The Garden Sepulchre

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The Garden Sepulchre  (1853) 
by Sarah Helen Whitman

written for the consecration of the cemetery

at swan point.

In the faith of Him who saw
   The eternal morning rise,
Through the open gates of pearl,
   On the hills of Paradise;

Looking to the promised land,
   Saw the verdant palms, that wave
In the calm and lustrous air,
   Through the shadows of the grave;

In His name, whose deathless love
   With a glory all divine,
Filled the garden-sepulchre,
   Far away in Palestine;

We would consecrate a place
   Where our loved ones may repose,
When the storms of life are past,
   And the weary eyelids close;—

Fairer than a festal hall
   Wreath the chambers of their rest;—
Sacred to the tears that fall
   O'er the slumbers of the blest:—

Sacred to the hopes that rise
   Heavenward from this vale of tears,
Soaring, with unwearied wing,
   Through the illimitable years.

Each sweet nursling of the spring
   Here shall weep its fresh'ning dews,
Here its fragile censer swing,
   And all its fragrant soul diffuse.

The lily, in her white symar,
   Fondly o'er the turf shall wave,
Asphodels and violets star
   All the green-sward of the grave.

Here the pale anemone
   In the April breeze shall nod,
And the may-flower weave her blooms,
   Through and through the velvet sod.

Bending by the storied urn,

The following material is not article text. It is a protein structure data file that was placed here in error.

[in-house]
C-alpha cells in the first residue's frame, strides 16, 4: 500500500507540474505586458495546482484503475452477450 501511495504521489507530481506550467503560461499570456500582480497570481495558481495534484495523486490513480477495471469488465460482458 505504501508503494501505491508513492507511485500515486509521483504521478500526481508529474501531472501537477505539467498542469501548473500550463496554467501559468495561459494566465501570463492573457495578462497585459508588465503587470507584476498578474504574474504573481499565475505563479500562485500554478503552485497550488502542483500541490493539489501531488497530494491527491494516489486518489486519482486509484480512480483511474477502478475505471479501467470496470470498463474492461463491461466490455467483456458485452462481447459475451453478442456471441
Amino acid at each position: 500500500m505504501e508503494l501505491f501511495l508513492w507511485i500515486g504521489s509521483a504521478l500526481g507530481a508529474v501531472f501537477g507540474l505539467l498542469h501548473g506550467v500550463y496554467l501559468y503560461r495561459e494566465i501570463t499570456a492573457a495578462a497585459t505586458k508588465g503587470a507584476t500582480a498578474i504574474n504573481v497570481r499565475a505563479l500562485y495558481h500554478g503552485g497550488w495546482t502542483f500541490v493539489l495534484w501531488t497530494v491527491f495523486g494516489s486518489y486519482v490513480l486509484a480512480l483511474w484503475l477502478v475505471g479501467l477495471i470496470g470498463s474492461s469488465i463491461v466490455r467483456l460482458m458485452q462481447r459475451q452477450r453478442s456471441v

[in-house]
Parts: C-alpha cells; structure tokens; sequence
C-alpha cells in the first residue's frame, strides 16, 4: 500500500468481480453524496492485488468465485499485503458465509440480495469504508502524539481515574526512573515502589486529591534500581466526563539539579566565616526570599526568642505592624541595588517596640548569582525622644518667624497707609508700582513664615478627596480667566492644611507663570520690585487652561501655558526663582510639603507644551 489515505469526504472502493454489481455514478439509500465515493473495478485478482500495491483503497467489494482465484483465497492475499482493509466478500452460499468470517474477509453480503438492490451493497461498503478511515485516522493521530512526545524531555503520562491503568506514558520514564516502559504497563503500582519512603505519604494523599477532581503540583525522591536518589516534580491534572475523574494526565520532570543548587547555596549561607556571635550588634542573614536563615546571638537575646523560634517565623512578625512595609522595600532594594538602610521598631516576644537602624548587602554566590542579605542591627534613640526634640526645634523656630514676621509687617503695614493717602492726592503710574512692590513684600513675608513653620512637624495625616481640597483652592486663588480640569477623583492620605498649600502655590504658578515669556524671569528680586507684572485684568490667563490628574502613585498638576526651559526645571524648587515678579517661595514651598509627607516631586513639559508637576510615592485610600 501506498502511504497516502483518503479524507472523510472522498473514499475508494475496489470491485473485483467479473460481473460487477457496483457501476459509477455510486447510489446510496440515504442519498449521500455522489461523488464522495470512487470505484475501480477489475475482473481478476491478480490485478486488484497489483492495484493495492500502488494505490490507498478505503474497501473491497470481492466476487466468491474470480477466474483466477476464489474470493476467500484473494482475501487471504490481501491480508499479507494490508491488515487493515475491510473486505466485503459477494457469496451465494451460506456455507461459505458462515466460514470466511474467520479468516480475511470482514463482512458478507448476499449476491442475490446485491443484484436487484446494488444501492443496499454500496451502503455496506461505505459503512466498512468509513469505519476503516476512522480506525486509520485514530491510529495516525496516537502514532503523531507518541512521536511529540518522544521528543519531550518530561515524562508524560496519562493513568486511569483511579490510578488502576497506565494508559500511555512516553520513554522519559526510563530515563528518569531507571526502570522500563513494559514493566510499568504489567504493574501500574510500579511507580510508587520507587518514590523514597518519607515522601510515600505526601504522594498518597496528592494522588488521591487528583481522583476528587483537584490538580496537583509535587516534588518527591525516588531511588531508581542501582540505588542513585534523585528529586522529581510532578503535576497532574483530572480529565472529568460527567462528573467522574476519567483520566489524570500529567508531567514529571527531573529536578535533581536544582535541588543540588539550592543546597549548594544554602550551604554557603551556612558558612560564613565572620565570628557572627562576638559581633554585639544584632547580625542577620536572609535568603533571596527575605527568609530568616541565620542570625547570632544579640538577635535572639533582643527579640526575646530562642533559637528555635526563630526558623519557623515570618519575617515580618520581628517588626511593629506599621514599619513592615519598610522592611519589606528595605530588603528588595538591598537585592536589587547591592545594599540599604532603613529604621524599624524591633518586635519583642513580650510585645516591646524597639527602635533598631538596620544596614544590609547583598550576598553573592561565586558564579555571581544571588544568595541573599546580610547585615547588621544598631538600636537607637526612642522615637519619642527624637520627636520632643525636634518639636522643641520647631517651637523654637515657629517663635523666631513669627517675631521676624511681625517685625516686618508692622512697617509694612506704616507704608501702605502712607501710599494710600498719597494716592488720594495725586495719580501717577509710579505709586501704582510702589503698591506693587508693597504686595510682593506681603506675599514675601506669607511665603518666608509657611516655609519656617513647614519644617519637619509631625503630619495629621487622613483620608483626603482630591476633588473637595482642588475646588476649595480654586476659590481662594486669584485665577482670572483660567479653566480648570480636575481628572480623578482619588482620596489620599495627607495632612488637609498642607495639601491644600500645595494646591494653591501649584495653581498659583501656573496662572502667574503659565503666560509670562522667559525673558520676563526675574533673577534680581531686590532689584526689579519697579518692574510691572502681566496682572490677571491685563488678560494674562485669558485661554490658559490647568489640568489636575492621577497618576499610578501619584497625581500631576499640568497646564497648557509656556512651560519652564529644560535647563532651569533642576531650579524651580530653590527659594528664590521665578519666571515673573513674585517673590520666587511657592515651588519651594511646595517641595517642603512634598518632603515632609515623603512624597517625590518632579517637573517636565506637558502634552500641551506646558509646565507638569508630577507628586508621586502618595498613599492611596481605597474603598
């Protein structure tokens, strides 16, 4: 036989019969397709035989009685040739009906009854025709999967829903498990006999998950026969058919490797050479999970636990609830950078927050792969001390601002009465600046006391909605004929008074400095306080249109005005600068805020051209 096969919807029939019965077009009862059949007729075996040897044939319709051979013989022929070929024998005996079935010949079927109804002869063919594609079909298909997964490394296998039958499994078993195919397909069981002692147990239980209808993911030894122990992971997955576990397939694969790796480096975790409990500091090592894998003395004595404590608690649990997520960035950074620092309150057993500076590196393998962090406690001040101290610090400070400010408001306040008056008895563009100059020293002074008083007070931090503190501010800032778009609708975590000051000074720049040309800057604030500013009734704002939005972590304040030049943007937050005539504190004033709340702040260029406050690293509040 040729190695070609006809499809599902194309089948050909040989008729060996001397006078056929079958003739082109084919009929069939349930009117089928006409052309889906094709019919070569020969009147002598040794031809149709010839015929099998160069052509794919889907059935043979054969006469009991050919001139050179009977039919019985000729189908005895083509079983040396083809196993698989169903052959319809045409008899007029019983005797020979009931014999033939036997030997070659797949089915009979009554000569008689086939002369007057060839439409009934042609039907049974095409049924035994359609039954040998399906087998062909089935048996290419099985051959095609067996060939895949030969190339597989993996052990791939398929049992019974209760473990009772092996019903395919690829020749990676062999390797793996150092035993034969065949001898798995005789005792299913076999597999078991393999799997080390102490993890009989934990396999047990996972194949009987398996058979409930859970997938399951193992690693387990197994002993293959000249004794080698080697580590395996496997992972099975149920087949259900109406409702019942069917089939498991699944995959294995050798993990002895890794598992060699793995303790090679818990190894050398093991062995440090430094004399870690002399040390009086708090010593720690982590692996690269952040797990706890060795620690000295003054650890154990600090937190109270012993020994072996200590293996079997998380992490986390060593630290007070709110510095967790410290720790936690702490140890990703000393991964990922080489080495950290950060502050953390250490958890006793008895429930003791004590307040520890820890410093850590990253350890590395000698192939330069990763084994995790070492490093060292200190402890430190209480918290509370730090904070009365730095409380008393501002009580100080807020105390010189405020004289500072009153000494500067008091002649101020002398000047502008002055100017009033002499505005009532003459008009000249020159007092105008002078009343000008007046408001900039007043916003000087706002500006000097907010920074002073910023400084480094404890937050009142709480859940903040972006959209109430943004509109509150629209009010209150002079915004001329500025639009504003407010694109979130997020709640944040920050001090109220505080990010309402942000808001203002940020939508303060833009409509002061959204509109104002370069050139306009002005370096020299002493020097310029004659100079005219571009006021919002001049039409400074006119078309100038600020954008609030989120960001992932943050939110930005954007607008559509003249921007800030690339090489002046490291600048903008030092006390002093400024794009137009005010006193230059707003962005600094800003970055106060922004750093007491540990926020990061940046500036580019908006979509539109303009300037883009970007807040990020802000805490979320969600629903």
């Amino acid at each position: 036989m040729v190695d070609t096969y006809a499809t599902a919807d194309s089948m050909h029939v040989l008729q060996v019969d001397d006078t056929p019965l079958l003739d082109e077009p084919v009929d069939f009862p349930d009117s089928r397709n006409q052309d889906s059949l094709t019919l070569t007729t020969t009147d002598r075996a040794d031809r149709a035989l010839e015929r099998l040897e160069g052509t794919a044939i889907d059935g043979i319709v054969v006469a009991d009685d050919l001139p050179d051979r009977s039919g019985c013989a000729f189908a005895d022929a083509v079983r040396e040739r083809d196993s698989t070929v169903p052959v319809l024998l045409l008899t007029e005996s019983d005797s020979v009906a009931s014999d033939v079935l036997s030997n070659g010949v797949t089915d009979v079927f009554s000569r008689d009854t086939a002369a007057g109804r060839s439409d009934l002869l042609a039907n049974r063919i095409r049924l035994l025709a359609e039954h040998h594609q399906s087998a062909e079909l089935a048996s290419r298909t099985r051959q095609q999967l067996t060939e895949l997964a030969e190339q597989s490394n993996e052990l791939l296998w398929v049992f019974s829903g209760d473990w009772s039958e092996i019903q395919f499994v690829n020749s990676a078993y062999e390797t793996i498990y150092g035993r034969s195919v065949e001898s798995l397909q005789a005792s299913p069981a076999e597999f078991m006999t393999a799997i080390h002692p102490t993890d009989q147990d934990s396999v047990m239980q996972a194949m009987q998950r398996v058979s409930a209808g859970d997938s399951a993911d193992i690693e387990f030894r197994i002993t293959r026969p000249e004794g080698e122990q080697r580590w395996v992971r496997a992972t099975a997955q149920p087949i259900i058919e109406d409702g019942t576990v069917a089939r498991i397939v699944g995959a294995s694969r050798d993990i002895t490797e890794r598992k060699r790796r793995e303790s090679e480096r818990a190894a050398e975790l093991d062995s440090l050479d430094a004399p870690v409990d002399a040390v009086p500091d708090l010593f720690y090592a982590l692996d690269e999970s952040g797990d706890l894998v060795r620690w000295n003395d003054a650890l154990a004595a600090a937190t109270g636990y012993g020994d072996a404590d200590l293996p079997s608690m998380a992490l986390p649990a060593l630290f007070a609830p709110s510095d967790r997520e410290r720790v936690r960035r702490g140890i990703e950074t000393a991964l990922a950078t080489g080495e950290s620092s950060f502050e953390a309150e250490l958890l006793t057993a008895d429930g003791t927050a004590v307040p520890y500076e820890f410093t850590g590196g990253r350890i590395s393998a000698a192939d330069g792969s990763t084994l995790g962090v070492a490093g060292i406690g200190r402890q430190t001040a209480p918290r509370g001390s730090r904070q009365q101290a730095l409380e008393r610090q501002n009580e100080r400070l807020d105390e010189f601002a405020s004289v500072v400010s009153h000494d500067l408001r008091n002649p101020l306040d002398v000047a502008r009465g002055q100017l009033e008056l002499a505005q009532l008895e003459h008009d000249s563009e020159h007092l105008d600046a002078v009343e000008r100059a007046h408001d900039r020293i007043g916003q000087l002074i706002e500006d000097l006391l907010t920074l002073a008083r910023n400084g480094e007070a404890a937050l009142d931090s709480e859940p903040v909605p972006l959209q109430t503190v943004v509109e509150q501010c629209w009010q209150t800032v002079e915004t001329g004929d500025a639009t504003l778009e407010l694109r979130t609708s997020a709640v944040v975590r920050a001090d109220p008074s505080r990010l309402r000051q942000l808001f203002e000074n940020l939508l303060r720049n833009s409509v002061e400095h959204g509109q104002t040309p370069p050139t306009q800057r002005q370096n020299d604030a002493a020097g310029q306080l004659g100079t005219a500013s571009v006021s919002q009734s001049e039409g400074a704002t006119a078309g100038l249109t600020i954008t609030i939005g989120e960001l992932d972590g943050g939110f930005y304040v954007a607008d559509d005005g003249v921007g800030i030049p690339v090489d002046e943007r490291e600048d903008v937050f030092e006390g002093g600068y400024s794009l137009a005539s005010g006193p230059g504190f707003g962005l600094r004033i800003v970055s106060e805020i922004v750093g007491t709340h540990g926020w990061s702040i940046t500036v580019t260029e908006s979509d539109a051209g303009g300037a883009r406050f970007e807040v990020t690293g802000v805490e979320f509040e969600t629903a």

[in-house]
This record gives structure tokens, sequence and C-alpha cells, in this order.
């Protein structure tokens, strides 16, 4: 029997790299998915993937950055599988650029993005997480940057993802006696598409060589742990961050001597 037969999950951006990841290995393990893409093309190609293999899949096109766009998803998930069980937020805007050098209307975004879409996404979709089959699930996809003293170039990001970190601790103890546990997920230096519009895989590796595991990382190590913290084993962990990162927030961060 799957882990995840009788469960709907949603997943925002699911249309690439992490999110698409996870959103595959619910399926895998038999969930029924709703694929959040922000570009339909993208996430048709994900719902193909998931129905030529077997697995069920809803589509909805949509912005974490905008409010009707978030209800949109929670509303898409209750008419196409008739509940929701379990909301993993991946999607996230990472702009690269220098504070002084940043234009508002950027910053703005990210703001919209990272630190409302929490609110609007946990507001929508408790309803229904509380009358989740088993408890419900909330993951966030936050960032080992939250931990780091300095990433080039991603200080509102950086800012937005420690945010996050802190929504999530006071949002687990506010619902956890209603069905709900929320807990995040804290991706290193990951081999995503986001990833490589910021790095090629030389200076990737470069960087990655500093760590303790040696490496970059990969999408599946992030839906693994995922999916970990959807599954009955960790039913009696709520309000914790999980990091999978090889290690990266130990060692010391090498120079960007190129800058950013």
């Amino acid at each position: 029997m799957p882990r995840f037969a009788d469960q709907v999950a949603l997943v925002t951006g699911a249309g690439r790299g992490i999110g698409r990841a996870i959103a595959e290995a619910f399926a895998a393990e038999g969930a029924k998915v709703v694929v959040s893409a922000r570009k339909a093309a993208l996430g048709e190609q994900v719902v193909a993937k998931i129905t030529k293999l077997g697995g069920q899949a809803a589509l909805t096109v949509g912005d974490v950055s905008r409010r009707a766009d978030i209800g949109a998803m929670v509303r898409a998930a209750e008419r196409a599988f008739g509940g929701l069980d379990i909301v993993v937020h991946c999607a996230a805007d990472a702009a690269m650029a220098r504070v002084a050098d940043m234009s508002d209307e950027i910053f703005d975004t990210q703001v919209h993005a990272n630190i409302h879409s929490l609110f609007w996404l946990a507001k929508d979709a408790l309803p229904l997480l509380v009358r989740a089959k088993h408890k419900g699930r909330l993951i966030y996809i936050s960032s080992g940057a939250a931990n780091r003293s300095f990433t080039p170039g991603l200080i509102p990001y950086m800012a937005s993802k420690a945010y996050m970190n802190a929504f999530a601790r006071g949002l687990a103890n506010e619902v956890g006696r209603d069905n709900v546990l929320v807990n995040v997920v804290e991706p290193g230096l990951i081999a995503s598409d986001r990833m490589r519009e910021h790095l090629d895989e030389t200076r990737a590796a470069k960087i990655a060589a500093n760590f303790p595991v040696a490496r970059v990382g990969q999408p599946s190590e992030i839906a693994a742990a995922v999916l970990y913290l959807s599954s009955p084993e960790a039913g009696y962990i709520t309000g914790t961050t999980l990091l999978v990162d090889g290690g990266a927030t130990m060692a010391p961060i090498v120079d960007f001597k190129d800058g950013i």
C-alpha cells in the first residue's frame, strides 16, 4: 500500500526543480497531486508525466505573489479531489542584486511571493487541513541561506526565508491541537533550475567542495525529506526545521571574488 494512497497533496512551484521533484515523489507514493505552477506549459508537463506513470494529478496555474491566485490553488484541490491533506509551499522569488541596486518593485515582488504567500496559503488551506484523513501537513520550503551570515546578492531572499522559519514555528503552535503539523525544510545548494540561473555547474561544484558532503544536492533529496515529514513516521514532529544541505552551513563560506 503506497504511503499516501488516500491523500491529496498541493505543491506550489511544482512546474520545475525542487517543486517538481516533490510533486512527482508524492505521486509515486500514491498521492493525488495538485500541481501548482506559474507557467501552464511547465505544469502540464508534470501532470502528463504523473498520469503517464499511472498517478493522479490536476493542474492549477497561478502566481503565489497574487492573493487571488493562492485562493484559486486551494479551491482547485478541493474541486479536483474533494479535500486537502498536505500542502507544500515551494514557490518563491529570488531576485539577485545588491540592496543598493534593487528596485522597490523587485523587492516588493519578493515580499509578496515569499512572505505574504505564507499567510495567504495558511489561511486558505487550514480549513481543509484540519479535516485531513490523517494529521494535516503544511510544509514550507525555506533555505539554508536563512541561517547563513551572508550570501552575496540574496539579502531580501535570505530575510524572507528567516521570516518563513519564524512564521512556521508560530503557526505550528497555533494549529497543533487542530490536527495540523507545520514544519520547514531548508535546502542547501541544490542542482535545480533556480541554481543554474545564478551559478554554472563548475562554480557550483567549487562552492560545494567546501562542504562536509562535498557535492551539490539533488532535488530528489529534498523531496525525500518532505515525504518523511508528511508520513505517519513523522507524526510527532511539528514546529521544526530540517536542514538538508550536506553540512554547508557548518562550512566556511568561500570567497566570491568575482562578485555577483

Purple eglantine shall blow,
Till the pallid marble takes,
   From her cheek, a tender glow.

Where the folding branches close
   In a verdant coronal,
Through their dim and dreaming boughs,
   Faintly shall the sun-beams fall.

Memories, mournful, yet how sweet!
   Here shall weave their mystic spell;
Angels tread, with silent feet,
   Paths where love and sorrow dwell.

No rude sound of earth shall break
   The dim quiet, evermore;
But the winds and waves shall chaunt
   A requiem on the lonely shore.

Flitting through the laurel's gloom,
   The humming-bird shall wander by,
Winnowing the floral bloom,
   From cups of wreathèd ivory.

The bee shall wind his fairy horn,
   Faintly murmuring on the ear;
Sounds that seem of silence born,
   Soothe the soul of sadness here;

Many a low and mystic word,
   From the realm of shadows sent,
In the busy throng unheard,
   Make the silence eloquent:

Words of sweet promise, spoken
   Only where the dirge is sung;
Where the golden bowl is broken,
   And the silver chord unstrung.

Faith shall, with uplifted eye,
   All the solitude illume;
Hope and Memory shall sit,
   Shining seraphs, by the tomb.